Hawaii entrepreneur Rob Bertholf this weekend launched HawaiiKlout.com, a directory of “Hawaii’s Most Influencial.” (Presumably, “Influencial” is a portmanteau of “influence” and “influential,” and not a typo.) The site connects to an API provided by Klout, which purports to provide “the standard for influence” across social networking platforms.
To find Twitter users in Hawaii, Bertholf explains, the site indexes Twitter posts as fast as it can (a rate limited by Twitter to 150 scans per hour) and accepts user submissions as well. After non-Hawaii users turned up in the rankings, a “flagging” system was quickly implemented to remove bad results (like Justin Bieber).
Klout is one of many services attempting to provide metrics for the fast evolving social media industry. Others include PeerIndex and Twitalyzer. Bertholf says that he is working on integrating PeerIndex data into HawaiiKlout.com, but notes that he thinks Klout may be the dominant service.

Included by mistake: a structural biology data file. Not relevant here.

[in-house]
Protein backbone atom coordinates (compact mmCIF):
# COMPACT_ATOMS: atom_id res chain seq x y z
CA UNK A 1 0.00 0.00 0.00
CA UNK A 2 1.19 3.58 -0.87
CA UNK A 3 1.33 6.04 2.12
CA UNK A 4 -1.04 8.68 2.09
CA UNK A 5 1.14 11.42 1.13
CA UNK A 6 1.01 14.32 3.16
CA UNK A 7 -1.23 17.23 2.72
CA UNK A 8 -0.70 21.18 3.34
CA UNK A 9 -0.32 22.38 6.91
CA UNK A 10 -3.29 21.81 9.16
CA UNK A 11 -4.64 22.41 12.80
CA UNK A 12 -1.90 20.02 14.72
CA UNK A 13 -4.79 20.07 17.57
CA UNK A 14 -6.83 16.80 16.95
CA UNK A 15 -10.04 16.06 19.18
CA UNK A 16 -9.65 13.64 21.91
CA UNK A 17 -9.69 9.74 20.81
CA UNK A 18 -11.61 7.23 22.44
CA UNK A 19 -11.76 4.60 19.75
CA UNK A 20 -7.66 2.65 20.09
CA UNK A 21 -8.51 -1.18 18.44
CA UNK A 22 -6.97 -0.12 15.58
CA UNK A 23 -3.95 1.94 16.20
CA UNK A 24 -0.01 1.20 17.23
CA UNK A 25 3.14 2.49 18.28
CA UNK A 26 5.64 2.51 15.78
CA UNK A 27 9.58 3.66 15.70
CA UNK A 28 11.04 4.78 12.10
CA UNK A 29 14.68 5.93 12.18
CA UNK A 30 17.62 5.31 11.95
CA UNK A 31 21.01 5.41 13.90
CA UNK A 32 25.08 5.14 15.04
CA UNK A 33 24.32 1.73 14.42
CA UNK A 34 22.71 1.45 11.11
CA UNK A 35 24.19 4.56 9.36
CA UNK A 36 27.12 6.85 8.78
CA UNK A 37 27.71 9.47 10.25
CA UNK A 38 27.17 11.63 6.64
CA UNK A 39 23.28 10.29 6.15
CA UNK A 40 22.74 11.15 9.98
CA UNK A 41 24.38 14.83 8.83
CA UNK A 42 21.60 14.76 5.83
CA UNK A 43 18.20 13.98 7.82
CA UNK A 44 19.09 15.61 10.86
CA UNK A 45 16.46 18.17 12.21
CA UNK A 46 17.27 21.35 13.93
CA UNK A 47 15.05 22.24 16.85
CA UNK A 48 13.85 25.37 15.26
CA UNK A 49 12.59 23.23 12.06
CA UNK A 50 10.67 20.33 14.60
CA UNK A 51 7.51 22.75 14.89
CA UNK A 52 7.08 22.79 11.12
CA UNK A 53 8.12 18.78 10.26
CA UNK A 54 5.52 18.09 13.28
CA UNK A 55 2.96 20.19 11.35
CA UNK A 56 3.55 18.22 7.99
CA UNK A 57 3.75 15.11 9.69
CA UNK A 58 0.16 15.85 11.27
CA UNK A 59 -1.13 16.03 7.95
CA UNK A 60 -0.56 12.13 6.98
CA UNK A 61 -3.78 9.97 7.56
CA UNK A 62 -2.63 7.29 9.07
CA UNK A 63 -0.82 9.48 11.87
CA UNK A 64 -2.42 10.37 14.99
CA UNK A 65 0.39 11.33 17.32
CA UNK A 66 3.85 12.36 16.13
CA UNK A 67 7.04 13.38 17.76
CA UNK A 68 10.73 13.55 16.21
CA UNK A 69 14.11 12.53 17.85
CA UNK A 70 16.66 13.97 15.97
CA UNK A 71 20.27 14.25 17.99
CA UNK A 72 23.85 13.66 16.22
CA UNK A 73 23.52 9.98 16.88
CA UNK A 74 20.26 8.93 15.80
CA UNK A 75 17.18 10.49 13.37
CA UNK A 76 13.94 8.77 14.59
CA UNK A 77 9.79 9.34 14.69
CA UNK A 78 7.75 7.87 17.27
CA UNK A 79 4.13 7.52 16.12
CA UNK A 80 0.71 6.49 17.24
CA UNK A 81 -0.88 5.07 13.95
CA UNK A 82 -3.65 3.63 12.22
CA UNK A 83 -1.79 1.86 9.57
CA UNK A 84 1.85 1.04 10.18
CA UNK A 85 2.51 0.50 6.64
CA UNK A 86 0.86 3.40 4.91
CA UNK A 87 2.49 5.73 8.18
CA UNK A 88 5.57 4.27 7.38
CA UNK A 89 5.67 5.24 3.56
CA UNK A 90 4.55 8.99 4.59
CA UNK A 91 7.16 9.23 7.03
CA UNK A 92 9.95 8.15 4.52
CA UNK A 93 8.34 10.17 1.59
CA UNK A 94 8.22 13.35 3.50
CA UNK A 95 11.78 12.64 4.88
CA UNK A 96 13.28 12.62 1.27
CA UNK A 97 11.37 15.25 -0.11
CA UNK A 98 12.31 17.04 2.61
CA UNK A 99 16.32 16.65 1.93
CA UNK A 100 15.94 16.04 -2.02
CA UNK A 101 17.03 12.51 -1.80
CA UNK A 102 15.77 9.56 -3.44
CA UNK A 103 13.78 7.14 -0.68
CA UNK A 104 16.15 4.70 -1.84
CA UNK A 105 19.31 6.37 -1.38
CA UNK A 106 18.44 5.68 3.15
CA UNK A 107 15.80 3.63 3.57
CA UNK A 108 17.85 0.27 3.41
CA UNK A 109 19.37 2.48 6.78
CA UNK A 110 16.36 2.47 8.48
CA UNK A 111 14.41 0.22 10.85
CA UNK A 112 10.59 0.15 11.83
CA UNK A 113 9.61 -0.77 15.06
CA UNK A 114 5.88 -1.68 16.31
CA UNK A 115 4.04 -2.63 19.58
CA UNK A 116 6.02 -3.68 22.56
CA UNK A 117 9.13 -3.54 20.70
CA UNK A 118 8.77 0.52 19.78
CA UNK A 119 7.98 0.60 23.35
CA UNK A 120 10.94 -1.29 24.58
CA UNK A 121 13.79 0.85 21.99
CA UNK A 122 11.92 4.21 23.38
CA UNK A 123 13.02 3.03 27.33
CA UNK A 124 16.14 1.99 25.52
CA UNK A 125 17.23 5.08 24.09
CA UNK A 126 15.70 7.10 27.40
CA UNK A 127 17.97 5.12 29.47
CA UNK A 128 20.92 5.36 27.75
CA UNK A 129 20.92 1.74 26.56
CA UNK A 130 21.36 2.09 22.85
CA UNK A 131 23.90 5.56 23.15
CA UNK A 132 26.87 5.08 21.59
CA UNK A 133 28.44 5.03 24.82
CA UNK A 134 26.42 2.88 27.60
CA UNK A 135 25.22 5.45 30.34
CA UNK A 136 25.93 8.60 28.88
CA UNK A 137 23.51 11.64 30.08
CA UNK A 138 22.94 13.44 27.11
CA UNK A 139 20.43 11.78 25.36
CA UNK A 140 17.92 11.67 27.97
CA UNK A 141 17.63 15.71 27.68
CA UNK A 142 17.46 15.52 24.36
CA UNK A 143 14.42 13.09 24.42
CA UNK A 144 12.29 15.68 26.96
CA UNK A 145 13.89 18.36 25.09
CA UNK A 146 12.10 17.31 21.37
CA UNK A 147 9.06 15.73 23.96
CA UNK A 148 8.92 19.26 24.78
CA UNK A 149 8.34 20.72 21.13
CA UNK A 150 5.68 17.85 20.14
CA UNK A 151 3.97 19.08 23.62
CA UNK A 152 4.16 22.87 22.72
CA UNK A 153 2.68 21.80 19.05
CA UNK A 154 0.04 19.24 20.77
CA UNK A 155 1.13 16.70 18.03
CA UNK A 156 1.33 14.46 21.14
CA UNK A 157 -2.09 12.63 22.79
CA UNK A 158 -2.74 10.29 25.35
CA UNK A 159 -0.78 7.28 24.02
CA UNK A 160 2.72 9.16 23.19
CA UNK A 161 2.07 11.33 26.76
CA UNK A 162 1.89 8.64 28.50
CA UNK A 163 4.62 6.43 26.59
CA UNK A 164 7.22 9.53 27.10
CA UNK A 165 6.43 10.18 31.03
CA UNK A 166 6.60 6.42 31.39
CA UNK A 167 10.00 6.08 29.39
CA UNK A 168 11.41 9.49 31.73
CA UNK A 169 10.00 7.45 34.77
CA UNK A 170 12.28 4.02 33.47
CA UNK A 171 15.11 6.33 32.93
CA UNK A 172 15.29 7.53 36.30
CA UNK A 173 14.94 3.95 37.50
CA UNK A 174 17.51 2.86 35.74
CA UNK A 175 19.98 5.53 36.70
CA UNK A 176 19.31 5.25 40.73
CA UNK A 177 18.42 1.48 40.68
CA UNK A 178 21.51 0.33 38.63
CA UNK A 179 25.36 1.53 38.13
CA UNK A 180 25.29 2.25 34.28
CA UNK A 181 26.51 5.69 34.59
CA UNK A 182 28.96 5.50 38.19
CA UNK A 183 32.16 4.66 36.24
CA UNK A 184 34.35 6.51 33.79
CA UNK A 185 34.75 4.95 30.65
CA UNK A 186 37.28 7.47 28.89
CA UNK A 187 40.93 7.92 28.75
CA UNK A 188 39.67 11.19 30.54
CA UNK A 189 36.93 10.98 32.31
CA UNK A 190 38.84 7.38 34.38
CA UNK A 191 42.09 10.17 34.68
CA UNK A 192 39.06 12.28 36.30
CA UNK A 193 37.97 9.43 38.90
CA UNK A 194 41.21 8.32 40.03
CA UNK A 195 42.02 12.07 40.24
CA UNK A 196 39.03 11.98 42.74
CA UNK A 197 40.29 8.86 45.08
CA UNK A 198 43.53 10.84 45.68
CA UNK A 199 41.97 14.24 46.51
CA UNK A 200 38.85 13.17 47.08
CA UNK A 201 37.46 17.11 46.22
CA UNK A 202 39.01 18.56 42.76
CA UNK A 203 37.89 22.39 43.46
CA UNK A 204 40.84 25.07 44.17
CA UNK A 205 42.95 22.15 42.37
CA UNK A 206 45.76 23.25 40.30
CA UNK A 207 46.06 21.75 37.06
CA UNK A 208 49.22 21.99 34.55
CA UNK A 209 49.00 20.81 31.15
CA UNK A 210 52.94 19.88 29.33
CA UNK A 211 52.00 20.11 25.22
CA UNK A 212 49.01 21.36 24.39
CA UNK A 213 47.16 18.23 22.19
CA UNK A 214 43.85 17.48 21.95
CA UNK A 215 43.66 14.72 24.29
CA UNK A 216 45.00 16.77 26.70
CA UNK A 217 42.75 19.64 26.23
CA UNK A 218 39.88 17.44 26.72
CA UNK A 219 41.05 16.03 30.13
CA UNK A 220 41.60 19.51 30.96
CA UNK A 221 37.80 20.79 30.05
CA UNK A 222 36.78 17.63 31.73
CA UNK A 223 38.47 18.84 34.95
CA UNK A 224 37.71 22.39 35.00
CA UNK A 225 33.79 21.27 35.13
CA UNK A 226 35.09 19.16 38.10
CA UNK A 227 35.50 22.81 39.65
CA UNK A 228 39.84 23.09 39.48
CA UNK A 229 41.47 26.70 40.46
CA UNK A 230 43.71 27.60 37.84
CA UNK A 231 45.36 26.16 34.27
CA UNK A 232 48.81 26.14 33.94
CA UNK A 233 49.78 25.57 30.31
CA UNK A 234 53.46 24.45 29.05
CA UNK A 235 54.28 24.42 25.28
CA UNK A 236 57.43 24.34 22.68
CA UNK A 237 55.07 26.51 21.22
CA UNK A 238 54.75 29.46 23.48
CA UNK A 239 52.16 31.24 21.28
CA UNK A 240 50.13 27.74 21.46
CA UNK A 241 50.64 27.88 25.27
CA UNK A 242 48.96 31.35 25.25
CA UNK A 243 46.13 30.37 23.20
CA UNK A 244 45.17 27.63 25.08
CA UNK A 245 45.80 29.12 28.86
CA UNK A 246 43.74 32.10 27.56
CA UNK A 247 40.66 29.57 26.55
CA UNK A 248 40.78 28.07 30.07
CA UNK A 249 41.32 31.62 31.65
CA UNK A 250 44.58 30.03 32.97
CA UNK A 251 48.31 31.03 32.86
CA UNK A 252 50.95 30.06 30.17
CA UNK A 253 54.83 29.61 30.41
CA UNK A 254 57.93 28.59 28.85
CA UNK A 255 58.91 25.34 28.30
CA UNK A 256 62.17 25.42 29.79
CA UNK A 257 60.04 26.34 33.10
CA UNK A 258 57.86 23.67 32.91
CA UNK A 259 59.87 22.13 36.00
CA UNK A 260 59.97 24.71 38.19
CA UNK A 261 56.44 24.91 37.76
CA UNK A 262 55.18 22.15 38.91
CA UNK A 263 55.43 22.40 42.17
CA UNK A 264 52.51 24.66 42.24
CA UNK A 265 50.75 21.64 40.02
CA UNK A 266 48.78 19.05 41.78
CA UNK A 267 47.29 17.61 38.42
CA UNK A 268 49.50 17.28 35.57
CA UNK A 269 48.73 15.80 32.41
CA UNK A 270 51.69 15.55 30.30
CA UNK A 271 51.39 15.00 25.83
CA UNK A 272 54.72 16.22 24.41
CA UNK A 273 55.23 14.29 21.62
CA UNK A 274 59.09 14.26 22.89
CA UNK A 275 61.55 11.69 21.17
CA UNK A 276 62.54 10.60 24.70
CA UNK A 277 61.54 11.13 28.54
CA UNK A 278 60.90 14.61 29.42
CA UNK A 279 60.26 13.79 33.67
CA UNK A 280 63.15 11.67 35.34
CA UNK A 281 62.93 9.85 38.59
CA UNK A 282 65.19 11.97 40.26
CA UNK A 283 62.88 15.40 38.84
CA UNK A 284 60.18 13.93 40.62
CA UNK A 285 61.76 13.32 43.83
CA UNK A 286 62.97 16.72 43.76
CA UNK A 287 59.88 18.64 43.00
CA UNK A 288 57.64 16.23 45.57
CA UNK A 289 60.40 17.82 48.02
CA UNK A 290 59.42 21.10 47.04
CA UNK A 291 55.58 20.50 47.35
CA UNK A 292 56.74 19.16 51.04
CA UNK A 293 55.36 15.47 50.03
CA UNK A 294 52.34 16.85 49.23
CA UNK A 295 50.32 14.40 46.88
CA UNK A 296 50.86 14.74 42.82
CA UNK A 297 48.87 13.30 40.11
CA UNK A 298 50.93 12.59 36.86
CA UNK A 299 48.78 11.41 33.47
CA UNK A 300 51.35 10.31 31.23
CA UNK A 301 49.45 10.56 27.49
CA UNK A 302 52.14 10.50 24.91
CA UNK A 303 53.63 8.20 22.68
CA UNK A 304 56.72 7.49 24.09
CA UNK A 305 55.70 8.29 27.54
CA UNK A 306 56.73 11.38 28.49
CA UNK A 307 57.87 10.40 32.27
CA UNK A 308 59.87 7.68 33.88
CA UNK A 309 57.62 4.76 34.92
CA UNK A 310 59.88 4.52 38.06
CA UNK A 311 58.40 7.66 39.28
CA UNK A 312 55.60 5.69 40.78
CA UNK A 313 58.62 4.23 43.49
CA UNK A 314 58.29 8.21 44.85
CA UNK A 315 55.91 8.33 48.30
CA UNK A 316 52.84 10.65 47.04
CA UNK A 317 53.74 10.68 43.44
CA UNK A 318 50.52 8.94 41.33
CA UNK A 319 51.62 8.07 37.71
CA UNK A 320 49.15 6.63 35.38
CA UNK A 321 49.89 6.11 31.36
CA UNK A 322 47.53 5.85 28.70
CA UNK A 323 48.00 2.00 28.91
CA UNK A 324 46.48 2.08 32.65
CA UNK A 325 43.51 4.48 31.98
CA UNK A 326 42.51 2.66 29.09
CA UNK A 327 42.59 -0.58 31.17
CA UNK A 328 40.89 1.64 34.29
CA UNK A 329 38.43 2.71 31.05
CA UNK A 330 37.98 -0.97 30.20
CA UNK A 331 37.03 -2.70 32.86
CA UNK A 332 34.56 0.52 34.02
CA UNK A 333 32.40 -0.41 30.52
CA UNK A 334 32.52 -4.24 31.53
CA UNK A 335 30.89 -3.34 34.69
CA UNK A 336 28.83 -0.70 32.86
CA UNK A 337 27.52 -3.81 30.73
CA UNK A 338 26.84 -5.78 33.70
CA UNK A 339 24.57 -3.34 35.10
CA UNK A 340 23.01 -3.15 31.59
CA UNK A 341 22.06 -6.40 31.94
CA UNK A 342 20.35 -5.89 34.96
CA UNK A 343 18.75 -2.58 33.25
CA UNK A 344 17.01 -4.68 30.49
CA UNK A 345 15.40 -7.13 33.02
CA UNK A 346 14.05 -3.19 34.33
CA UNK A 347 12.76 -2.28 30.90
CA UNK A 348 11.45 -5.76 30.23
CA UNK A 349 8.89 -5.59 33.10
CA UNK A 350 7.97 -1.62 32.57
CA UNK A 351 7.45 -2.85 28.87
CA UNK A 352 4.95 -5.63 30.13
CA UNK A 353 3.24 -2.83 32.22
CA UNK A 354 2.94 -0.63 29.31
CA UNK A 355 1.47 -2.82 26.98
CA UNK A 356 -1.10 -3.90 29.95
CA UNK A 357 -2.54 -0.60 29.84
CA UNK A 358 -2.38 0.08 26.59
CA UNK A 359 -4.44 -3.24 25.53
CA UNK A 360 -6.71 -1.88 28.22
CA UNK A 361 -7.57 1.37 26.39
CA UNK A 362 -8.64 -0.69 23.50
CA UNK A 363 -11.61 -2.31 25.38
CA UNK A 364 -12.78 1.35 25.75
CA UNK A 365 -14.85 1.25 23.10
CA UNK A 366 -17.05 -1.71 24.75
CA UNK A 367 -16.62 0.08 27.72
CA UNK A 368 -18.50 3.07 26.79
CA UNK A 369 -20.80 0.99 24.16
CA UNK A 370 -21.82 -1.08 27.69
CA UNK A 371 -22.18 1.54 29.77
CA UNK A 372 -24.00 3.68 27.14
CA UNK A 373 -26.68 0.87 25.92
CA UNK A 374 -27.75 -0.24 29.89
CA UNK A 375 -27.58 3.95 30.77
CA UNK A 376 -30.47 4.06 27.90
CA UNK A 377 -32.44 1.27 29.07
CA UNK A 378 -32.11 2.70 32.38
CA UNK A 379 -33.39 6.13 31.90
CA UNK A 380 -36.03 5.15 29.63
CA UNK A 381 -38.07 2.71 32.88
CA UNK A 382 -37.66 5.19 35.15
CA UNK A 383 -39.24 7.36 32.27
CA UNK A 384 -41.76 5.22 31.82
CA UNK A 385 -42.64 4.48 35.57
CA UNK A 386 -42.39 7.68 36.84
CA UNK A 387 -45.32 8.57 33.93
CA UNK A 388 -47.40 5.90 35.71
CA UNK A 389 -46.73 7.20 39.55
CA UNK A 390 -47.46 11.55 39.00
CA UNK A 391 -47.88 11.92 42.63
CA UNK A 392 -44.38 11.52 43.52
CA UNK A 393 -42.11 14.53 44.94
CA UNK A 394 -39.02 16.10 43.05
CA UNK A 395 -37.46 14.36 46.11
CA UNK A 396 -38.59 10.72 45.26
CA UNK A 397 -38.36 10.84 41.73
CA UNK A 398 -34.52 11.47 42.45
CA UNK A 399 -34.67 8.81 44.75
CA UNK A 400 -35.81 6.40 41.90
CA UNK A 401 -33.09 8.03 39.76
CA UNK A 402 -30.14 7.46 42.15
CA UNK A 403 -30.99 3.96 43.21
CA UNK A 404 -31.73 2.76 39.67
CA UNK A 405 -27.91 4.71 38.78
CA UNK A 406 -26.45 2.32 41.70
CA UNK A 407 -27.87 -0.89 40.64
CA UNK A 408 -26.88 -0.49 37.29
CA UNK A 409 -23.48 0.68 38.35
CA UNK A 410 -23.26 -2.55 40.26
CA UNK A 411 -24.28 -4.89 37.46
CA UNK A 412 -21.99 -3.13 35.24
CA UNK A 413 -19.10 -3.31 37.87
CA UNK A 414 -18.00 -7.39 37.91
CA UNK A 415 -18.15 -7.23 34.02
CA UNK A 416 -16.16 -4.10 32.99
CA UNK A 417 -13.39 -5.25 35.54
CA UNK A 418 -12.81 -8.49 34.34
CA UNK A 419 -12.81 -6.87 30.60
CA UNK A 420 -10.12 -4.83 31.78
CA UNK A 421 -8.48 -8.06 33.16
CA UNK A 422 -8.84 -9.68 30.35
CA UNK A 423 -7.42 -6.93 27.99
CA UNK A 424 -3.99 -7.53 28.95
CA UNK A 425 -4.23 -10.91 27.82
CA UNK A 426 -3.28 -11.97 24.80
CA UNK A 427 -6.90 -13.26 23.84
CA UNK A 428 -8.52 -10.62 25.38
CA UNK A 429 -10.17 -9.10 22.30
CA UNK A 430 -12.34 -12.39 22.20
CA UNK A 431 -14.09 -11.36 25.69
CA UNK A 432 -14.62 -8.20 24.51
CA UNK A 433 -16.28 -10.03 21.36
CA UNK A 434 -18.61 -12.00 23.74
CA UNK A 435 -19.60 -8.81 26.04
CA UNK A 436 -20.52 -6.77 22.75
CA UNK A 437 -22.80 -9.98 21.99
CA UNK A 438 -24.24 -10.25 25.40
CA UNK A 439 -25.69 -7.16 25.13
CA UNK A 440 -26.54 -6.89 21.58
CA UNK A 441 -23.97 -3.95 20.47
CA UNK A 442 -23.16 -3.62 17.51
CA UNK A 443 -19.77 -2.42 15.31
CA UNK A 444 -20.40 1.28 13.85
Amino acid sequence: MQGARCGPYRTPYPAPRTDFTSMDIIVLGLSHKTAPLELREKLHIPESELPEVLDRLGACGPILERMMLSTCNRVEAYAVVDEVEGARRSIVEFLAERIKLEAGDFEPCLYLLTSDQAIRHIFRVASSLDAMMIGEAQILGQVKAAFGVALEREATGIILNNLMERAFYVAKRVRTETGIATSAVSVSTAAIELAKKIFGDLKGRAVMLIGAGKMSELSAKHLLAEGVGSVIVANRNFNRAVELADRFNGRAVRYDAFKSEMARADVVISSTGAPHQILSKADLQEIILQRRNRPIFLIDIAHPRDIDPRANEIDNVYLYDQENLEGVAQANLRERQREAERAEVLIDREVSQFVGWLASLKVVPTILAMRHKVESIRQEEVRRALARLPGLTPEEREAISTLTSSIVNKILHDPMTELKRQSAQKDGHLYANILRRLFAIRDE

Even so, Klout numbers have their quirks.
“Klout is unfortunately biased against frequency of tweets over quality and reach,” Bertholf notes. “The system isn’t perfect, it puts too much weight on outgoing mentions which can be spammy.”
Still, it’s a start. Noted Russ Sumida: “I think for lack of a metric, any metric is a good start. Eventually you get to know who you can trust and who you can’t. Just like in real life.”
“When [Melissa Chang] and I do any training for newbies to Twitter, we don’t point them to Klout. We tell them to look at the tweetstream,” Sumida went on to say. “That wasn’t a dig against Klout. We just want them to get to know what a bot looks like, to learn and not waste their time. For measurements, they can see their follower count. For our clients, we engage as the client, so they gain the followers/value.”
Of course, using a follower count as a metric also has its weaknesses. (Klout agrees, but of course they would.) For best results, you need to look at the whole picture, which is just as true in social media as it is in the real world.